He even announces his intention to marry Servilia. Vitellia urges Sesto to undertake a suicidal terrorist act and assassinate Tito. In Sellar’s version, Tito does not survive and spends Act II in a hospital bed with intravenous life support.

Before dying, he forgives all the conspirators.

In collaboration with the talented Greek conductor Teodor Currentzis, Sellars drastically revised Mozart’s score, jettisoning most of the recitatives and substituting new text. This made some sense, since many of the recitatives were not composed by Mozart but by his pupil, Süssmayr, and are rather boring.

To accompany the recitatives, Sellars also incorporated additional music by Mozart, notably from his great “Mass in C-Minor.” To purists, this was utter heresy.

Personally, I thought this novel approach was fascinating, but what I found unacceptable was the addition of music from Mozart’s “Masonic Funeral Music in C minor” with the death of Tito at the opera’s conclusion. This futile attempt of Sellars to outdo Mozart, the most sophisticated opera composer of all time, fell flat. The opera should end exactly where Mozart laid down his pen.

George Tsypin’s simple and sparse staging comprised a series of plexiglas columns. In Act 2, the staging revealed a memorial with lighted candles, photos and personal mementos of the tragic victims of Sesto’s terrorist act, a scene unfortunately all too familiar in today’s world.

Teodor Currentzis conducted his period-instrument MusicAeterna Orchestra and Chorus from Russia’s Perm Opera. This group of musicians provided excellent accompaniment and gave a most credible performance, although some of the tempi were too drawn out.

This was particularly evident when clarinetist Florian Schuele appeared on stage from behind a column for the famous basset- clarinet obbligato aria “Parto, Parto” sung by Sesto. The two artists appeared to merge and dance together in a novel and fascinating approach.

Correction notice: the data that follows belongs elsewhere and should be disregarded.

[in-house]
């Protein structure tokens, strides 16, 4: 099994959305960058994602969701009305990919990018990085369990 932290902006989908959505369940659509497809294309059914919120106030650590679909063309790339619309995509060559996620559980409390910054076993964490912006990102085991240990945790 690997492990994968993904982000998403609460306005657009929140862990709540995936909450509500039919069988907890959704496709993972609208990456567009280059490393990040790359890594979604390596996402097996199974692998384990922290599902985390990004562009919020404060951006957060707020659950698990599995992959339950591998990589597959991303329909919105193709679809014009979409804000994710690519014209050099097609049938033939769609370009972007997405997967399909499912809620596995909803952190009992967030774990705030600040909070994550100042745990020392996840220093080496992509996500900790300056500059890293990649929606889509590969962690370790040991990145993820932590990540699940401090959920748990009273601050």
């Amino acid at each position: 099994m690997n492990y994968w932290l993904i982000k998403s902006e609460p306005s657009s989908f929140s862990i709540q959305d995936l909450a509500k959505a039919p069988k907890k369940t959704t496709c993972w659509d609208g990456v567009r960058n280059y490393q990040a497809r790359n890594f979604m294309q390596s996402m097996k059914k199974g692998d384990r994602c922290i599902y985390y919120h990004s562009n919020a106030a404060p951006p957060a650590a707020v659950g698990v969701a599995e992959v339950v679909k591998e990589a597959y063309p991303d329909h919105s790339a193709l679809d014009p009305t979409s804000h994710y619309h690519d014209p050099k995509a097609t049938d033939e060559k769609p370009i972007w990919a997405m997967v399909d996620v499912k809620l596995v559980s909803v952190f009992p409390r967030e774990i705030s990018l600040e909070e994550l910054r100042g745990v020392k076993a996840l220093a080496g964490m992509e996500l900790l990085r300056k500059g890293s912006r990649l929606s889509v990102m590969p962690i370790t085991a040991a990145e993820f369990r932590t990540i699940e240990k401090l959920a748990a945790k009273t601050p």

The “trouser role” of Sesto was sung with extraordinary musicianship by the impressive mezzo Marianne Crebassa. The remainder of the mostly young talented cast all sang with enthusiasm and passion, resulting in a very laudable performance.

They included tenor Russell Thomas in the title role and soprano Golda Schultz as Vitellia. Her acting and singing was commendable, although her lower register was on occasion somewhat strained. The delightful Jeanine De Bique was Sesto’s friend Annio, and the feisty Christina Gansch portrayed Servilia.

Publio, Tito’s military chief, was effectively sung by the imposing veteran bass Willard White.

Love it or hate it, everyone had a definite opinion and this provocative production generated much discussion, which in itself made it a great festival success.

By far the hottest ticket this year was Verdi’s Aida. Casting Anna Netrebko, who has been the reigning queen of Salzburg since 2002, together with Riccardo Muti, a great Verdi exponent, was a sure winner. And vocally it was, without question one of greatest Aidas I have ever heard.

Disappointed opera buffs outside the Festspielhaus were offering up to 6,000 euros for a ticket; some were reported to have sent blank checks to the box office with their ticket requests.